From Piet's bench

Waterrock Knob with a Writer

How many times can I blog about Waterrock Knob?

Purple aster
Purple aster

As many times as I want, I guess, since this is my blog.

How many times can I go to Waterrock Knob? As many times as I want to or need to.

Look at the picture above. This is the view of the Mountains-to-Sea Trail from Piet’s Bench as far as the eye can see. On Friday, at 5,500 feet above sea level, with perfect autumn weather, the view was magnificent.

John Manuel
John Manuel

But I was there on business. I was guiding John Manuel, an outdoor writer, doing a three-part story on the MST. He writes for Wildlife in North Carolina, the magazine of the North Carolina Wildlife Resources Commission. He wanted to see the fantastic trail around Waterrock Knob and I was recommended.

John is obviously a hiker and outdoor person. But this wasn’t about hiking; it was about seeing the trail, the flora and fauna, and getting his questions answered. It is very difficult to hike and take notes at the same time. And don’t even think about using a voice recorder unless you have to take notes so precisely that you’re quoting people.

So we walked. I talked and I gave him time to take notes his way.

Mountain ash
Mountain ash

He had walked some of the MST around Asheville with Becky S., another Carolina Mountain Club member. She really knows her flora. But the vegetation this high is much different.

Purple asters are everywhere in the fall but not mountain ash. Here in North Carolina, it grows at high altitude only, so it’s unlikely that John would have seen it in Asheville.

I really emphasized that CMC volunteers built this whole trail – not participated or helped or cooperated – but built it all. That’s why it took six years, but look at it now.

I’m not done with Waterrock Knob. On Sunday October 16, I’m going to lead a CMC hike which takes in the whole new CMC section. Look at our schedule and come on out.

Doll's eyes

Mountains-to-Sea Trail – CMC Section

image_mini29The popularity of the Mountains-to-Sea Trail is growing regionally and even nationally. No surprise here.

I seem to answer the same questions about the Carolina Mountain Club Section of the MST over and over again via email. So I decided to write a permanent page with general information and a list of shuttlers.

Carolina Mountain Club maintains the Mountains-to-Sea Trail from Heintooga Road to Black Mountain Campground. Here are some hints and tips to supplement the excellent advice on the Friends of the Mountains-to-Sea Trail (Friends) website.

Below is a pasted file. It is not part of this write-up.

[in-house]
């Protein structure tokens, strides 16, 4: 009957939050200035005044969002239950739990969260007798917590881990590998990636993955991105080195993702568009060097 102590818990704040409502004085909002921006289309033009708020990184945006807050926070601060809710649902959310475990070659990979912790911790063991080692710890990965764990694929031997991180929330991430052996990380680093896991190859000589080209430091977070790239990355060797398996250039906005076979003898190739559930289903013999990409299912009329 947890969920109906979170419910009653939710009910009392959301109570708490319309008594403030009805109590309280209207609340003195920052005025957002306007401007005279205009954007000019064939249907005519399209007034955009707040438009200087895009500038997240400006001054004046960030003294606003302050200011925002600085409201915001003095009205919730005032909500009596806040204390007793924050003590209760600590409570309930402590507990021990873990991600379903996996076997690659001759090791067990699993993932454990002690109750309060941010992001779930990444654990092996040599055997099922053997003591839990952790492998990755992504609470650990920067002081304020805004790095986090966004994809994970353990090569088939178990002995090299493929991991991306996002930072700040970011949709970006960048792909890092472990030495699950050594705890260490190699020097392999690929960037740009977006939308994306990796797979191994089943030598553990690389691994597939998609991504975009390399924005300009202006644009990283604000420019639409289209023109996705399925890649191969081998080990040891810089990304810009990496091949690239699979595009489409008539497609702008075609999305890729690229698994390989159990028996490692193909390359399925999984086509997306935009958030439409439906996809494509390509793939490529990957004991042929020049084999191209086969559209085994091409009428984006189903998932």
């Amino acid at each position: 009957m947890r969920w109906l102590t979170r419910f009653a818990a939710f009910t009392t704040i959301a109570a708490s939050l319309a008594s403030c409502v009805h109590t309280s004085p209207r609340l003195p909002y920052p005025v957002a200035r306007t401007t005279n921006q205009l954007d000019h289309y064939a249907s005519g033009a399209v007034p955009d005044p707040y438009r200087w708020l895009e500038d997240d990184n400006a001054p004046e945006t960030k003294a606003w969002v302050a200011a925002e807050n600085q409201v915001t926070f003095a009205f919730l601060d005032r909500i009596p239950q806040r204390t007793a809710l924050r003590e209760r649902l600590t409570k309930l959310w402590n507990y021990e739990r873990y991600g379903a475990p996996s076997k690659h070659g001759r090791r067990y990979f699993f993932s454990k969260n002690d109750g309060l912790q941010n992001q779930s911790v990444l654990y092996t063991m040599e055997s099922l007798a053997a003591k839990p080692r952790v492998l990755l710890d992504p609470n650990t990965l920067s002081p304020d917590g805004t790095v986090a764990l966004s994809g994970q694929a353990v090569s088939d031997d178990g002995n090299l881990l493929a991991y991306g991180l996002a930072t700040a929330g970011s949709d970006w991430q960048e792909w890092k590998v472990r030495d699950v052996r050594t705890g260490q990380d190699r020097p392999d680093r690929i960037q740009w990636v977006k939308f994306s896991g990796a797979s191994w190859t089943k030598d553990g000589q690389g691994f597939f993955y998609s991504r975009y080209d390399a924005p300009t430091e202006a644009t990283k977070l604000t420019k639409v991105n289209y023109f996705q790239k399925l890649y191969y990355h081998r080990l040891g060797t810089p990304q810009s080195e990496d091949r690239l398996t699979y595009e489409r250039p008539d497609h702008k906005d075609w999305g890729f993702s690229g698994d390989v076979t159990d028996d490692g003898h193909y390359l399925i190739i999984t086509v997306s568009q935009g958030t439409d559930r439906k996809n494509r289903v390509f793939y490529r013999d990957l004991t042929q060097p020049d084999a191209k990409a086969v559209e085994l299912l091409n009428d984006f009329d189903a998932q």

1. I assume that you’ve joined Friends of the Mountains-to-Sea Trail. Go ahead and join online; I’ll wait.

2. I also assume that you’ve read the trail guides on the Friends website. The CMC section of the MST starts at the end of the Peak to Peak Guide (Segment 1A). It goes through Segment 2: The Balsams – Waterrock Knob to Pisgah Inn and Segment 3: The High Peaks and Asheville – Pisgah Inn to Black Mountain Campground.

MST guide front coverCarolina Mountain Club wrote a detailed book with maps on the MST sections it maintains.

Look at MST Trail Profiles and Maps: From the Great Smokies to Mount Mitchell and Beyond by Walt Weber for the Carolina Mountain Club.

I strongly suggest that you buy the book – either locally from the Blue Ridge Parkway Visitor Center store or on Amazon.

4. This section of the MST weaves in and out of the Blue Ridge Parkway. Check this official site to see if the road is open at https://www.nps.gov/blri/planyourvisit/conditions.htm.

For updates and a list of shuttlers, see my webpage, which will be updated as needed.

mcbride-bigivy-craggy-190-edit-edit

Big Ivy, a new Wilderness Area??

Hah! Wilderness. It’s not all in Alaska or Montana.

We have wilderness areas right here in our own backyard in Western North Carolina. That includes Shining Rock and Middleprong Wilderness. Should we get involved and speak up, we may have a wilderness area in Buncombe County.

Big Ivy
Big Ivy

Just north of Asheville lies one of the wildest forests in the East. Big Ivy is a section in the Appalachian District of Pisgah National Forest with waterfalls, over forty rare and endangered species, and more old-growth than any other eastern forest except Joyce Kilmer. You may know it as the Craggy Mountains, designated as a Mountain Treasure.

Last month, the Forest Service proposed allowing logging in 70 percent of Big Ivy, including most of its old-growth forests. Instead, a group of Big Ivy activists want to protect Big Ivy by working on making it a federally design wilderness. It’s not an easy process.

The first step is to convince the Buncombe County Commissioners to support an expanded wilderness recommendation for Big Ivy. Wilderness is the only way to permanently protect Big Ivy from logging.

Big Ivy
Big Ivy

On Tuesday, September 20, the Buncombe County Commissioners will vote on a resolution supporting an expanded wilderness for Big Ivy. If passed, it will support the first and only wilderness in Buncombe County.

The wilderness recommendation won’t affect any current uses of Big Ivy. No roads or trails will be closed. The wilderness recommendation will simply prohibit logging and development in trailless, high-elevation areas of Big Ivy where most of the old-growth forests are located.

The meeting will be on September 20 at 4:30 p.m. at 200 College Street, Suite 326 in Asheville.

We need a big crowd and a lot of voices willing to speak on behalf of Big Ivy.

Can’t make it? Not from the area? Pisgah National Forest is, well, national. Write, call or email:

District Ranger, Matthew McCombs
Pisgah National Forest – Appalachian District
632 Manor Road
Mars Hill, NC 28754
(828) 689-9694

Photos thanks to Steven McBride